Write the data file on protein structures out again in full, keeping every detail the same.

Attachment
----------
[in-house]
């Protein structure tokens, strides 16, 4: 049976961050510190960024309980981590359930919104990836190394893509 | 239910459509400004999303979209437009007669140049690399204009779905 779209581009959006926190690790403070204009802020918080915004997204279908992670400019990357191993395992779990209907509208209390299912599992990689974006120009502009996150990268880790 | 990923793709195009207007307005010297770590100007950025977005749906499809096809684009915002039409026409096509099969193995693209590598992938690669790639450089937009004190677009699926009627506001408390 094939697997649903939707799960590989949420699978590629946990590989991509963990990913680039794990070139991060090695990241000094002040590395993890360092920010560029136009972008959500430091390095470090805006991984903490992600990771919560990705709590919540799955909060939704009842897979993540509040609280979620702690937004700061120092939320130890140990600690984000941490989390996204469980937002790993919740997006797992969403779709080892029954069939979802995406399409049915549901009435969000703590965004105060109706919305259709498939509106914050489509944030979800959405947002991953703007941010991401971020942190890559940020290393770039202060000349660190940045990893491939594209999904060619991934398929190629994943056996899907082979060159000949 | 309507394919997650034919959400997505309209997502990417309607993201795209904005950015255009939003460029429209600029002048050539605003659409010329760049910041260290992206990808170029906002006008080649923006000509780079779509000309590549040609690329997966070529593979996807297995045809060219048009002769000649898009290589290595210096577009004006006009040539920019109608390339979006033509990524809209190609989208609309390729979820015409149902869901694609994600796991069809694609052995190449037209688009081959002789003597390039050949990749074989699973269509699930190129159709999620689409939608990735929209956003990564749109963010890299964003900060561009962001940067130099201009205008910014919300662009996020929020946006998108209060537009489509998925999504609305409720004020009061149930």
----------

[in-house]
């Protein structure tokens, strides 16, 4: 049976961050510190960024309980981590359930919104990836190394893509 | 239910459509400004999303979209437009007669140049690399204009779905 779209581009959006926190690790403070204009802020918080915004997204279908992670400019990357191993395992779990209907509208209390299912599992990689974006120009502009996150990268880790 | 990923793709195009207007307005010297770590100007950025977005749906499809096809684009915002039409026409096509099969193995693209590598992938690669790639450089937009004190677009699926009627506001408390 094939697997649903939707799960590989949420699978590629946990590989991509963990990913680039794990070139991060090695990241000094002040590395993890360092920010560029136009972008959500430091390095470090805006991984903490992600990771919560990705709590919540799955909060939704009842897979993540509040609280979620702690937004700061120092939320130890140990600690984000941490989390996204469980937002790993919740997006797992969403779709080892029954069939979802995406399409049915549901009435969000703590965004105060109706919305259709498939509106914050489509944030979800959405947002991953703007941010991401971020942190890559940020290393770039202060000349660190940045990893491939594209999904060619991934398929190629994943056996899907082979060159000949 | 309507394919997650034919959400997505309209997502990417309607993201795209904005950015255009939003460029429209600029002048050539605003659409010329760049910041260290992206990808170029906002006008080649923006000509780079779509000309590549040609690329997966070529593979996807297995045809060219048009002769000649898009290589290595210096577009004006006009040539920019109608390339979006033509990524809209190609989208609309390729979820015409149902869901694609994600796991069809694609052995190449037209688009081959002789003597390039050949990749074989699973269509699930190129159709999620689409939608990735929209956003990564749109963010890299964003900060561009962001940067130099201009205008910014919300662009996020929020946006998108209060537009489509998925999504609305409720004020009061149930």